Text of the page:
Friday, December 30, 2016

Ddukbokki with Pork & Kimchi

Printable Version (Recipe Only)

Ddukbokki is a dish made with plain dduk (Korean rice cake that has a plain rice flavor and a texture something like a cross between gnocchi and mochi when cooked), a sweet and spicy hot sauce made with gochujang and often also with Korean style fish cake called odeng or eomuk, but when we were kids, my dad always made it with pork and ripe kimchi, and it's my favorite way to eat it.

The chew of the dduk, a little bite of pork, some crunchytangy contrast from the ripe kimchi, and that sweet and spicyhot sauce - Delicious memories... :)

Ddukbokki with Pork & Kimchi
Makes 2 to 3 servings
Time: 30 minutes
Printable Version

- 1 Tablespoon oil
- 1 pound pork shoulder or belly, cut into thin slices (1/8 to 1/4 inch thick)
- 1/4 teaspoon salt
- 1/2 a small onion, cut into 1/4-inch strips vertically
- 2 cups ripe kimchi, lightly drained and cut into 1/2-inch strips (no need to be exact - I just bunch it all together and start cutting in roughly 1/2-inch increments)
- 1 Tablespoon gochujang to start
- 1 Tablespoon soy sauce to start
- 2 to 3 Tablespoons sugar depending on how sweet you like things
- 3/4 to 1 cup water, depending on how thick or thin you like the sauce
- 400 grams dduk aka Korean Rice Ovalettes (at the Korean market, you won't see packaging labeled with Imperial measurements)
- optional: chopped green onion and/or toasted sesame seeds for garnish

1) In a wok or large frying pan, bring 1/2 Tablespoon oil up to medium high heat and then saute the pork until it's cooked through (opaque on both sides).

2) Add the onions and continue to saute just until onions start to turn translucent. Add the 1/4 teaspoon salt and stir to distribute seasoning.

3) Add another 1/2 Tablespoon of oil and kimchi, and continue to saute another 2 or 3 minutes.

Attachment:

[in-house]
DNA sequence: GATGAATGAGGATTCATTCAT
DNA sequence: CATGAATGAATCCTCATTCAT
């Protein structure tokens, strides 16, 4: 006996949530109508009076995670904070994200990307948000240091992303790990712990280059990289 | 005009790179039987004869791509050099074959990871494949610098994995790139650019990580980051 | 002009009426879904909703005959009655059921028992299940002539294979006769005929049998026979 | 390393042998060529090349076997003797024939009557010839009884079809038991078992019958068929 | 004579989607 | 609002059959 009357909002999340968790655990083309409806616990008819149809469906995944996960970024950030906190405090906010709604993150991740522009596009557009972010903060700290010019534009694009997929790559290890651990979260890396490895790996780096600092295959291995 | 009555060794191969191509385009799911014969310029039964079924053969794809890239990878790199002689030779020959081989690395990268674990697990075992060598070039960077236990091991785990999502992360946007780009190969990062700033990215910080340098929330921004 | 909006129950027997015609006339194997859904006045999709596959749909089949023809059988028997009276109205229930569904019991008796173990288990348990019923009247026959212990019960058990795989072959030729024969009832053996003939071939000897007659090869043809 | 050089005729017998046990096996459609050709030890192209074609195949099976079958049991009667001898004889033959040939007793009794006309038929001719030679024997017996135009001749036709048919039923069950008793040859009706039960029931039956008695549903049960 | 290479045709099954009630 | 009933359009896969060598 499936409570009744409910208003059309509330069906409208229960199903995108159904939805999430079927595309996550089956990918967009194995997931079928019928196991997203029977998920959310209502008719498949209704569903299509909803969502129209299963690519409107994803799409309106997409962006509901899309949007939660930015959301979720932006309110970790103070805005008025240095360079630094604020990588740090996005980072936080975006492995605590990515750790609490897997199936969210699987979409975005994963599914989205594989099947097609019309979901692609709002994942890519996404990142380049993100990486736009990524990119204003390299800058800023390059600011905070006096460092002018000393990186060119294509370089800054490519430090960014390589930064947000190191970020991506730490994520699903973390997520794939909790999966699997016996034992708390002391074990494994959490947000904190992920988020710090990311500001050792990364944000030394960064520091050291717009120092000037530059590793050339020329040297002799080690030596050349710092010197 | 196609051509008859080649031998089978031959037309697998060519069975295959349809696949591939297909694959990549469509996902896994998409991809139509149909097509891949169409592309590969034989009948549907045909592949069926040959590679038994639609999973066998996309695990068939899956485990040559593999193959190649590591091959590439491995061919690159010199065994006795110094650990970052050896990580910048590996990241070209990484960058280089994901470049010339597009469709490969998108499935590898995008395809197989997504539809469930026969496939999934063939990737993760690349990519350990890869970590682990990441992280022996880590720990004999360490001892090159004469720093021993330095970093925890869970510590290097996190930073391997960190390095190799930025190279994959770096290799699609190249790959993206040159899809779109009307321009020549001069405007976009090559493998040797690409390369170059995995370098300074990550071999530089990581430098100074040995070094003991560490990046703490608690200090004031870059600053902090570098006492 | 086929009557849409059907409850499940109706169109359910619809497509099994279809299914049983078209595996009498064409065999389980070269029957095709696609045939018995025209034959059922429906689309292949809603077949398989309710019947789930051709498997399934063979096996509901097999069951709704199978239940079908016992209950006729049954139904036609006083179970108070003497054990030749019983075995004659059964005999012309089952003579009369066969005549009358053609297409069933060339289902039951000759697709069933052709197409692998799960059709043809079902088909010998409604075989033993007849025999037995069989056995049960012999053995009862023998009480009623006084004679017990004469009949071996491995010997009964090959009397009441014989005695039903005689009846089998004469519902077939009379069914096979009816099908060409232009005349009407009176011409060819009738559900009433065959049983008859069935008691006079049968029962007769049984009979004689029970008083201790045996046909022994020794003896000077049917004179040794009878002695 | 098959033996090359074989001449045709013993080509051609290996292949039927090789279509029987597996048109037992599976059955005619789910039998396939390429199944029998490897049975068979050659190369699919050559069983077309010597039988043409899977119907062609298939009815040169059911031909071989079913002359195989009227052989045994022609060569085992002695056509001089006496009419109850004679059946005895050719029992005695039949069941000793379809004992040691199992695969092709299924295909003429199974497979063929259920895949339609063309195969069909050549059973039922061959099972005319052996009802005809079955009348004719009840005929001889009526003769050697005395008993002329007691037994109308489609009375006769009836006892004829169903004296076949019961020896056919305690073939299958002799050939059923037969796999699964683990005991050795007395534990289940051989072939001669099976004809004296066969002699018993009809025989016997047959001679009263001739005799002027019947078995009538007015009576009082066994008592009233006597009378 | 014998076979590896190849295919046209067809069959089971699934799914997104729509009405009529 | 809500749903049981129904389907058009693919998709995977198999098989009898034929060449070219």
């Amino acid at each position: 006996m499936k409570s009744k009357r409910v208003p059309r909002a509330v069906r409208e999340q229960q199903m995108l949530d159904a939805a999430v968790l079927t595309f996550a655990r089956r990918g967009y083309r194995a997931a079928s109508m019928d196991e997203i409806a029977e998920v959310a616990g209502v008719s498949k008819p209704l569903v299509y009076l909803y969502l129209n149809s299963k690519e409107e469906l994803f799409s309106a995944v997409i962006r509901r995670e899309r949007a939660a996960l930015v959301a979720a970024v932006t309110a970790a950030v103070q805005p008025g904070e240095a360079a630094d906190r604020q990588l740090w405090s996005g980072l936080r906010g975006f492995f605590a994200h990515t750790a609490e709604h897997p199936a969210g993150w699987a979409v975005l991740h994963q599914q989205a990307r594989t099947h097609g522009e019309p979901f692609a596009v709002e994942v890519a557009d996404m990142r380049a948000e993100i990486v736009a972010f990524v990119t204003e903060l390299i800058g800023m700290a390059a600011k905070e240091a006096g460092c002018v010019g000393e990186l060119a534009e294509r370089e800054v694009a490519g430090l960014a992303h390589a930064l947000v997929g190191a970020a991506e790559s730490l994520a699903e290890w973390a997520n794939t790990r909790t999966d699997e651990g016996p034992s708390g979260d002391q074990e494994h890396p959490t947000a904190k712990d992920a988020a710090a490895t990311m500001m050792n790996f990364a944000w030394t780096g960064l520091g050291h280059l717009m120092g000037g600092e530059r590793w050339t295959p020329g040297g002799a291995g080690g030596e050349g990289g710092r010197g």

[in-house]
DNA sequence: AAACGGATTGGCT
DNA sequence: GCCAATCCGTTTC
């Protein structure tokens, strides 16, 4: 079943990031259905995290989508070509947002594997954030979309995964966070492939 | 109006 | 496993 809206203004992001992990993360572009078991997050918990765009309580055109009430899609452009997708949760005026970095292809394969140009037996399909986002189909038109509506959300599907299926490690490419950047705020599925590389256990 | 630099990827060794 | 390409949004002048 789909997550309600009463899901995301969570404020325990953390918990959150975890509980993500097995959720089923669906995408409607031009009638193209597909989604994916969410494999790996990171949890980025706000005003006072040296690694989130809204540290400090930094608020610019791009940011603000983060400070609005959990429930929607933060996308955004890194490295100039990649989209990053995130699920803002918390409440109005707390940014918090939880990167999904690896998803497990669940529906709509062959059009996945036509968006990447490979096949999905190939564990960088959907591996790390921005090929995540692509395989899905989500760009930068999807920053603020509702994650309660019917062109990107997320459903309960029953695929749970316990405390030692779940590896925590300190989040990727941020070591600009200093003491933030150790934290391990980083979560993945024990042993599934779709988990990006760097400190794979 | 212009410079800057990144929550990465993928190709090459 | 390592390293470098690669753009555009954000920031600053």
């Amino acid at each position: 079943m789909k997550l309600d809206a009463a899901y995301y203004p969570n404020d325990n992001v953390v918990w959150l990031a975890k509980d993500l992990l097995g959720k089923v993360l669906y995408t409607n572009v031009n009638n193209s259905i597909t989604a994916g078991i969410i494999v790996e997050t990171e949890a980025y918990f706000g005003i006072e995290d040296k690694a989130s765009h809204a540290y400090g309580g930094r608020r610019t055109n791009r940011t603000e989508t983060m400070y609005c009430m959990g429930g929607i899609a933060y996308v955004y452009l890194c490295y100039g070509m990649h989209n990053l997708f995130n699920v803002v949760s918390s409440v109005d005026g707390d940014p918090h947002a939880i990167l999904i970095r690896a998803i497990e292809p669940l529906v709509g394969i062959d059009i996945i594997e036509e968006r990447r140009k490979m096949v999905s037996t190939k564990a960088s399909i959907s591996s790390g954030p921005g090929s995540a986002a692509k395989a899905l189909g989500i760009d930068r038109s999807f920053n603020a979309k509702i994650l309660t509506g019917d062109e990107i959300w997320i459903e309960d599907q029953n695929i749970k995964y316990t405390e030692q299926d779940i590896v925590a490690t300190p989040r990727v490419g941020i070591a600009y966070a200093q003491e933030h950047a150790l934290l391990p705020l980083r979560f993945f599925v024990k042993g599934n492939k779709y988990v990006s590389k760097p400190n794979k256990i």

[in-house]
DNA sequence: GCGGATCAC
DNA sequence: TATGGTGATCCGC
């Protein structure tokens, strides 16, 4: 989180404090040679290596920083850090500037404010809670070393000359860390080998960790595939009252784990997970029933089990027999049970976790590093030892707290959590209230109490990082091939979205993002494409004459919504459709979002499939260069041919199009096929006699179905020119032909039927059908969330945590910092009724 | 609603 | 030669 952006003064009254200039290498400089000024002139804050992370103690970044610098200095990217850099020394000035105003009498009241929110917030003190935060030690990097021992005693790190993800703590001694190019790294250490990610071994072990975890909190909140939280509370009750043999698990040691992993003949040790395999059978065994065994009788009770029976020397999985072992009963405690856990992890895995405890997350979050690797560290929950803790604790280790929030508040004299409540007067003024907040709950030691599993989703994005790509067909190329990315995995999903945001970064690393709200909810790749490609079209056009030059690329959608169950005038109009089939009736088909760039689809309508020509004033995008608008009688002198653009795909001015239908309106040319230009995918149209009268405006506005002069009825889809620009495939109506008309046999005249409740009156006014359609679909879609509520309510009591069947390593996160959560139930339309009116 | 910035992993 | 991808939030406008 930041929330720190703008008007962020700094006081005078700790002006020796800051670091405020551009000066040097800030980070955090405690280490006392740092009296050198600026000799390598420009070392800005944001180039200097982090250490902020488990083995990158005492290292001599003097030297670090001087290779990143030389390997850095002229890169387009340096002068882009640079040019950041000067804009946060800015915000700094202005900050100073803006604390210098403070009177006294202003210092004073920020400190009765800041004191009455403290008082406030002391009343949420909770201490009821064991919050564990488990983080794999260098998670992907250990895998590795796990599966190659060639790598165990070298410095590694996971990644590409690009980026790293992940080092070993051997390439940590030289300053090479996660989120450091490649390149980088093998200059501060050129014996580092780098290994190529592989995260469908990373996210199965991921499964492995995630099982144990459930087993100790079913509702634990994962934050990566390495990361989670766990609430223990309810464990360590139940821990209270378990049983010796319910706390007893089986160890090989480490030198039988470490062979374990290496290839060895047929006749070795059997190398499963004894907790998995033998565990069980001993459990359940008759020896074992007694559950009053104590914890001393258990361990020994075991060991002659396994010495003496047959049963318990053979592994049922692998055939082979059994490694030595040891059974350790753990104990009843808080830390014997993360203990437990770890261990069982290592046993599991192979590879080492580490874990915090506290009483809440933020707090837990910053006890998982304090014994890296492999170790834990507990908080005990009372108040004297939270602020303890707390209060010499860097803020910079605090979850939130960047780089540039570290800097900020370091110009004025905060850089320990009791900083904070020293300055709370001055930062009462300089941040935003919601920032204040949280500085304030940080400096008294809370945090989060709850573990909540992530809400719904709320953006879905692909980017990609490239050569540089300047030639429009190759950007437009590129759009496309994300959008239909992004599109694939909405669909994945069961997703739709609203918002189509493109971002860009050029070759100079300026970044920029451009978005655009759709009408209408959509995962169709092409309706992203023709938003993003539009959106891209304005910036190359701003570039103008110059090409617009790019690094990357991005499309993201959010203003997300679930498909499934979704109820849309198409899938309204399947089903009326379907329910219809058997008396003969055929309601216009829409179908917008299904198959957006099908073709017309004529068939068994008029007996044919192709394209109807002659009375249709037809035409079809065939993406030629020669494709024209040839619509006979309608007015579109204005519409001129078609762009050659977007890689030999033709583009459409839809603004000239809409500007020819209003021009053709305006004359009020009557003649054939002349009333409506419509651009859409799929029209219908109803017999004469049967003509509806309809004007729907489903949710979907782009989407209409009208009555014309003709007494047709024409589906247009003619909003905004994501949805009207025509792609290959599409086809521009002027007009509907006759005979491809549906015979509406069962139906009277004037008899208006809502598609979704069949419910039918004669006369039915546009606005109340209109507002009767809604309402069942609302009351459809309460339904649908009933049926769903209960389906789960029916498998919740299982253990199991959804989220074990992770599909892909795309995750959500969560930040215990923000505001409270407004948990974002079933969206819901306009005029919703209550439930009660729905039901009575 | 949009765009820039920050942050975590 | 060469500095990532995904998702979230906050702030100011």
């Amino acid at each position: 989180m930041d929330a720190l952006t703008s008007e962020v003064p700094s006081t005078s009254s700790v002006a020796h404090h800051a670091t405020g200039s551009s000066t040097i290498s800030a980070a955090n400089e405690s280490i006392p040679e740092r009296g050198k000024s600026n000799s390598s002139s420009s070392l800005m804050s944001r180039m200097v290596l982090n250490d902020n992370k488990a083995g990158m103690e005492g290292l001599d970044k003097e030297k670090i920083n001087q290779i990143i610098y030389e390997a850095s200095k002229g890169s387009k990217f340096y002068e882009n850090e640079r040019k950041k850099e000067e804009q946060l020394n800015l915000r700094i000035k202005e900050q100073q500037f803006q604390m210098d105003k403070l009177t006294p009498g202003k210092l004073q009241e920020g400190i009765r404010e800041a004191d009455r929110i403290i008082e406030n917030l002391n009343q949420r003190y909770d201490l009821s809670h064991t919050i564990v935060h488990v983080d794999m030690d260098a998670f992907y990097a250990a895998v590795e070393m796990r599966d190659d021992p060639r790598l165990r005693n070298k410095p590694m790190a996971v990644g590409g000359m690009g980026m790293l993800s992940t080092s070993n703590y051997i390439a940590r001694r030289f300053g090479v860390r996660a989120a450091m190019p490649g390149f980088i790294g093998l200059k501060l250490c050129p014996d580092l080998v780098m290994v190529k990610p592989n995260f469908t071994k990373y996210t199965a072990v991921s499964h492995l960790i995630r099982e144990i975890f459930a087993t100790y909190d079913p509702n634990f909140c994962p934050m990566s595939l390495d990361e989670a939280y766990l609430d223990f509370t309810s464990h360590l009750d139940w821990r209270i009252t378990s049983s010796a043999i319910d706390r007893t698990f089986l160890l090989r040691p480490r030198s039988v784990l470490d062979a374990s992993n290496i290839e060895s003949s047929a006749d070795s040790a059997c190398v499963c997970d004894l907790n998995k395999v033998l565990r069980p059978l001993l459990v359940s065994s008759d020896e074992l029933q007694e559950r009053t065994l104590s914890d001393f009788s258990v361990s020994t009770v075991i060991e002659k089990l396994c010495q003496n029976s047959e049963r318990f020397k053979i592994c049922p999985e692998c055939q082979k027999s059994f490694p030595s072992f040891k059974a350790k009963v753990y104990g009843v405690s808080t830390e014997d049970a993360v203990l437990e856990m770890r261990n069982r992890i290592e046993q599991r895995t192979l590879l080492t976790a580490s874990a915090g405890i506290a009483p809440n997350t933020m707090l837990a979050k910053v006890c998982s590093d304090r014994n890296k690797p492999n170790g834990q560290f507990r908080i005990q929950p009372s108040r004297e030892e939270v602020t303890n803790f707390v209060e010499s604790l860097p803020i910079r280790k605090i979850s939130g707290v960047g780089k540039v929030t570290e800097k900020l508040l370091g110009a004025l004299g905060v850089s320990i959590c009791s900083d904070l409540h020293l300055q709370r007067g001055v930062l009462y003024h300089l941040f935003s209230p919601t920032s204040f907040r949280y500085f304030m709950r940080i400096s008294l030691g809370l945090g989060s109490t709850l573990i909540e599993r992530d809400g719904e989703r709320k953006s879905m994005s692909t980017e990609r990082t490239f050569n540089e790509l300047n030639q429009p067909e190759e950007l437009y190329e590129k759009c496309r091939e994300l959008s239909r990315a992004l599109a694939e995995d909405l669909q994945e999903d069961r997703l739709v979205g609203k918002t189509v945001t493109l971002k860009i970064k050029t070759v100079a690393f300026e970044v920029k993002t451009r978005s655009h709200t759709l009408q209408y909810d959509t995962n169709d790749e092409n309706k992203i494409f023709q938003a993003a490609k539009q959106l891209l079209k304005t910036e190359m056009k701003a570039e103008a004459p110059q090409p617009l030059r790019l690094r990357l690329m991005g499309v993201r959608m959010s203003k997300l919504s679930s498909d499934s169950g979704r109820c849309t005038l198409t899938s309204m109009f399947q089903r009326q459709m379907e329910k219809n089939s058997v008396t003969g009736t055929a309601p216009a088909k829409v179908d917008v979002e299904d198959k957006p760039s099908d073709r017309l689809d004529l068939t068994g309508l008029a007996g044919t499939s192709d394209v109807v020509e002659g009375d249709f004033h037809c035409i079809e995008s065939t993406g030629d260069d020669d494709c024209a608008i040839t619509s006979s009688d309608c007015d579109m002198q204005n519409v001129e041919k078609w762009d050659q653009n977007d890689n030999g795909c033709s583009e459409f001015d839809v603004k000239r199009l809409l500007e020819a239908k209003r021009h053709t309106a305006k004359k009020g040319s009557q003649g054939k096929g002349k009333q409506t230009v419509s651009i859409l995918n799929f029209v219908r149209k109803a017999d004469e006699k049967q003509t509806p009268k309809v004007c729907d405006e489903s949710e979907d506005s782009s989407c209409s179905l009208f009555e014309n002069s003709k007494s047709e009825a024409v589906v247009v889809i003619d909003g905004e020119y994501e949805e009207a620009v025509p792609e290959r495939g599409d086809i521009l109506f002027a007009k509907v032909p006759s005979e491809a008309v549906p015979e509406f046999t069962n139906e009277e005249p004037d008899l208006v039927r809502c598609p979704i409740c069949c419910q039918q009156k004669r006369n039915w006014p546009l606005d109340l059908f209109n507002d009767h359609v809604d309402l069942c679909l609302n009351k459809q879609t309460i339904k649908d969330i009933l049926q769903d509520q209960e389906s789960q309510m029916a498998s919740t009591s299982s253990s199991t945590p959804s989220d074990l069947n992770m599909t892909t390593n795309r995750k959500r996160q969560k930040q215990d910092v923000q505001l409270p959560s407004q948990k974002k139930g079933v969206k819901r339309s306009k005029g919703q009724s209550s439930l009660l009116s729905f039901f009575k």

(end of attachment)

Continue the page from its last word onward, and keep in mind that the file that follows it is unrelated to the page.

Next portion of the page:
4) Add gochujang, soy sauce, sugar, and water, and stir until gochujang is mostly dissolved.

5) Add dduk (rice cakes), stir to incorporate, turn the heat down to medium, and cook, covered, for 4 to 6 minutes or until rice cakes are just cooked through, stirring occasionally. (If you try to cut a piece of dduk in half with the side of a fork, the dduk should have a soft and chewy give almost completely to the bottom before you can cut through it.)

6) Sprinkle with chopped green onions and/or sesame seeds if you like and enjoy! :)

Friday, December 2, 2016

California Roll Dip

Printable Version (Recipe Only)

Family and friends can't get enough of this deconstructed sushi favorite adapted for dipping. You can also serve it over sushi rice or regular steamed rice and make a rice bowl meal of it. It's good for 2 or 3 servings that way.

So easy to make and perfect for those holiday parties and potlucks coming up!

If you don't have surimi (artificial crab), you can substitute with peeled and precooked shrimp (the smallest size you can find), thawed and thoroughly drained. Of course real lump crab, thoroughly drained, is worth the splurge if you can swing it. ;)

California Roll Dip
Serves 4 to 6 as appetizer or 2 to 3 as a rice bowl topping
Time: 20 minutes
Printable Version

- 1/2 pound surimi (artificial crab), completely thawed, water squeezed out, and chopped
- 1 Persian cucumber (aka Baby Cucumber) diced, excess water squeezed out. (You can use one small pickling cucumber or half of an English/Hothouse cucumber, seeded as well.)
- 1 large ripe avocado, diced
- 3 Tablespoons very finely chopped onions
- 1/3 cup mayonnaise (I like Best Foods/Hellman's.)
- 1/2 teaspoon sugar
- 1 pinch salt
- 1 Tablespoon lemon juice

Gently fold all ingredients together in a large bowl until thoroughly combined. (In these kinds of preparations, I like to sprinkle dry/powder ingredients like salt and sugar over the entire surface area because it's much easier to make sure they get evenly incorporated into the recipe that way.)

Serve with crackers, pita, tortilla chips, or as a vegetable dip.

Enjoy! :)